A Changing Story
“This is going to be tough,” I mused as I left the briefing of what would become the largest EDRMS roll-out in Australia. The information I’d absorbed cascaded through my brain and coalesced into an untidy pool of disconnected thoughts.
This project, like many EDRMS projects, was compliance-driven. Using compliance as a “light on the hill” to energise change is usually spectacularly unsuccessful.
Add in the usual conflicts between the needs of the business, the demands of IT and the passion of the recordkeepers and here was another project that did not have a clear path to successful implementation.
What was clear was that the success of this project was going to involve changing the habits of over 4,500 people.
The change management strategy encompassed two things:
- Getting engagement in the roll out process from top to bottom, and
- Establishing the precursors for individuals to change their behaviours.
Both of these items are typically missing from EDRMS rollouts that rely on compliance as the motivating factor for change.
In engaging the organisation, teams were guided through a five-step progression:
- Understand the change
- Believe in the change
- Prioritise and care about the change
- Plan to make the change
- Implement the change.
EDRMS implementations that start with #5 without first having done #1 to #4 to lay the groundwork inevitably result in people neither understanding or caring about the change and consequently don’t change their behaviour.
In an EDRMS rollout, it’s also about supplying people with the information and tools they need to believe that embracing and using the EDRMS is good for them, that the habits of the new ways and means of recordkeeping are the norm, and the perception that they have the capability to learn and work with the EDRMS.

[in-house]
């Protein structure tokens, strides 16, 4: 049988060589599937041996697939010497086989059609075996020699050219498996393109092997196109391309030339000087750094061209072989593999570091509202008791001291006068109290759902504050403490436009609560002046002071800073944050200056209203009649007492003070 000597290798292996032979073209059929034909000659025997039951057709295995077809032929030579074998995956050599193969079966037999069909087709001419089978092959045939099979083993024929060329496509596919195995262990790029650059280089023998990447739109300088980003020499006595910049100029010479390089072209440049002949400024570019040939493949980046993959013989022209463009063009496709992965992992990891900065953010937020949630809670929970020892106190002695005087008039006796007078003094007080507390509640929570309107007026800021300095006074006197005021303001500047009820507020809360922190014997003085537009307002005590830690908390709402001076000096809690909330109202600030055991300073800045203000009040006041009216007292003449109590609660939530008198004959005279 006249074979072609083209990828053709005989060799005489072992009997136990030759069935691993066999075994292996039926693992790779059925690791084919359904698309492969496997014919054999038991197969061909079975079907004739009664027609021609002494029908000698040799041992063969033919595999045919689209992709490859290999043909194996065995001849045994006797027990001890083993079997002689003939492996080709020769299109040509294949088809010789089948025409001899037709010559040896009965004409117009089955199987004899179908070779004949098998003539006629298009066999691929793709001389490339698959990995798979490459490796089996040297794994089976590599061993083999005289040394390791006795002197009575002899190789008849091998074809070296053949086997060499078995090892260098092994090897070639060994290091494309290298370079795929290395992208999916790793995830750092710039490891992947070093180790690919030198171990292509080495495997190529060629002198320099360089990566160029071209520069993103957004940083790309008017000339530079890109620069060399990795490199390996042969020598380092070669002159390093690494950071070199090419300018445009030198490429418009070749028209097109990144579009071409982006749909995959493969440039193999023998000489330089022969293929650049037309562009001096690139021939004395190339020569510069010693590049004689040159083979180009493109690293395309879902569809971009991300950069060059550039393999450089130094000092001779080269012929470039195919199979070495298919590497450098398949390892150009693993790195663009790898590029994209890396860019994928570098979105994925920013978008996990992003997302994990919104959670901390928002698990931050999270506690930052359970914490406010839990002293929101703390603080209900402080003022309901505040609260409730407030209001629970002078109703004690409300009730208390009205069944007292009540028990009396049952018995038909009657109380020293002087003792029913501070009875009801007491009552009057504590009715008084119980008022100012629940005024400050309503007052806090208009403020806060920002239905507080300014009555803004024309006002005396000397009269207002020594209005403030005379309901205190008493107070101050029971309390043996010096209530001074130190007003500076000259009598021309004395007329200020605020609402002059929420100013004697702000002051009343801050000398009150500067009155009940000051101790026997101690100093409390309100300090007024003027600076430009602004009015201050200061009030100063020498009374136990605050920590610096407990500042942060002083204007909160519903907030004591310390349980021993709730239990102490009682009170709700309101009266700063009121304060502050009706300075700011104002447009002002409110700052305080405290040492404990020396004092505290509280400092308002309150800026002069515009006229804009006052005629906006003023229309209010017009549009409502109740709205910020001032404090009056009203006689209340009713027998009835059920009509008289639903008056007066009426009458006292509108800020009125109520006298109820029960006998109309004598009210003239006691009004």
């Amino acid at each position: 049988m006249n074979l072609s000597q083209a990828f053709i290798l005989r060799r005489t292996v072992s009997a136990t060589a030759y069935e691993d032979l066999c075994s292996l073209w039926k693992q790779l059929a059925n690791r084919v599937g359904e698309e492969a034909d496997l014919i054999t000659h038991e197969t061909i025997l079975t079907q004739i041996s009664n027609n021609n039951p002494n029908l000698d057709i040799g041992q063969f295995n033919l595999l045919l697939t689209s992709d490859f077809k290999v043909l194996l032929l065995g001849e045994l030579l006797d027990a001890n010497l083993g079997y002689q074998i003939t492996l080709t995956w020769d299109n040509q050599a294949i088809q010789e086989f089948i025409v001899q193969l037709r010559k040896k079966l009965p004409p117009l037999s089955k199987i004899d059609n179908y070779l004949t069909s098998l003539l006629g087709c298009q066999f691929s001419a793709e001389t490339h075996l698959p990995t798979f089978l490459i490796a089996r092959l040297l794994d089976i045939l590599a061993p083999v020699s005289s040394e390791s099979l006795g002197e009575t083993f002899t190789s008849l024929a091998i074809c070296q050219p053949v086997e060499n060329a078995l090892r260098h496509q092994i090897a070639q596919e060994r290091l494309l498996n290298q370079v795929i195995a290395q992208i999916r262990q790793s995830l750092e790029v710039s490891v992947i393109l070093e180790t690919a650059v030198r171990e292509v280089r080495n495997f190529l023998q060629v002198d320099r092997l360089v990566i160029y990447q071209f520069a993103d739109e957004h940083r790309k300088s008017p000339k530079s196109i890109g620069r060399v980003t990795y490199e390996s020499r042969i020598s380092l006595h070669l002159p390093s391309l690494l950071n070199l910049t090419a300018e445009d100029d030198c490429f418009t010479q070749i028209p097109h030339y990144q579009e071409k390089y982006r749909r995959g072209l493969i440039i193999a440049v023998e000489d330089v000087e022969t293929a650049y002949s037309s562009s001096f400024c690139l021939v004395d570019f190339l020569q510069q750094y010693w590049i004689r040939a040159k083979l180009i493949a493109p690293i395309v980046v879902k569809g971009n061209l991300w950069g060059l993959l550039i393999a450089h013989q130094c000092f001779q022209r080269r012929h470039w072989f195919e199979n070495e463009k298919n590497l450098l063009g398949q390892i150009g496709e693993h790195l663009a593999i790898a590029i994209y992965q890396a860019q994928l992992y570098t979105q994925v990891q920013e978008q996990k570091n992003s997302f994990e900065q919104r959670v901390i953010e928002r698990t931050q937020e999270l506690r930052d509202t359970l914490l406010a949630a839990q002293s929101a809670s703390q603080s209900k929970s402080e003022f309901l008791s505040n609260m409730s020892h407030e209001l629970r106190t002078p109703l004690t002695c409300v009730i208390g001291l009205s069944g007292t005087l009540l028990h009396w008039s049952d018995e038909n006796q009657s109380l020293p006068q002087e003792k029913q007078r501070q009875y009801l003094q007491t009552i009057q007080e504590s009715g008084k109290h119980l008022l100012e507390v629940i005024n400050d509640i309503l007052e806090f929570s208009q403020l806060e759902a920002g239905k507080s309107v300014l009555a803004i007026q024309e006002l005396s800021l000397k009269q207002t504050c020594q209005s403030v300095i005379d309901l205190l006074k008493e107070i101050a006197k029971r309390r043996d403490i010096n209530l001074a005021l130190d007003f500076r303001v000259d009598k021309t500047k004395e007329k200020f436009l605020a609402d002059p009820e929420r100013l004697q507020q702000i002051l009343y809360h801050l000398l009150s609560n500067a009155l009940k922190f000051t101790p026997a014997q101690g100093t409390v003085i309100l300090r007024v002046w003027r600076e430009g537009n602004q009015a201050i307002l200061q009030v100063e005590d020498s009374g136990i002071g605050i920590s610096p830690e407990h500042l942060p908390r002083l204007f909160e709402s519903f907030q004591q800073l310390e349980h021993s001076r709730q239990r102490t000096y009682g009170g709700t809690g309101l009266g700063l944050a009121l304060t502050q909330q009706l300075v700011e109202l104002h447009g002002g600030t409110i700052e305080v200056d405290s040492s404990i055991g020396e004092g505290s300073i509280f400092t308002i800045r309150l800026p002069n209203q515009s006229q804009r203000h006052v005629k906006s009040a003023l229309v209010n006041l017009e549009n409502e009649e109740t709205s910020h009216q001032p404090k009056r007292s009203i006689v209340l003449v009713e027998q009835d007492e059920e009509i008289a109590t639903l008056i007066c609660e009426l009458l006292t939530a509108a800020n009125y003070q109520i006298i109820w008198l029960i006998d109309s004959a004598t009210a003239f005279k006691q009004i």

A systems thinking approach to every activity that impacted the end users and their team leaders all the way to their executives and back down again was taken.
Every element of training, change and process reinforced the change management strategy and vice-versa.
Creating a powerful brand cut through the overwhelming level of communications received by employees every day.
Developing a nineteen-week engagement cycle with predetermined communication objectives and materials for each stage helped each division through the stages of engagement.
Using a four minute video featuring senior executives and users alike, explaining the need and tangible benefits at each briefing, allowed for a consistent strong message to be sent to every management team.
Creating a devolved support model of super-users supported by self-help instruments and online learning meant that users knew that help was only metres away.
Designing training to be FUN and layering it from principles to processes to action helped people “get it” as a team and believe as an individual.
Creating feedback loops from measures of each stage of change and individual behavioural outcomes allowed the program team to adjust the strategy.
Twenty one months later, habits are being changed and the client has richly deserved to win the 2010 J Eddis Linton Award for excellence.
Kevin Dwyer, Change Factory.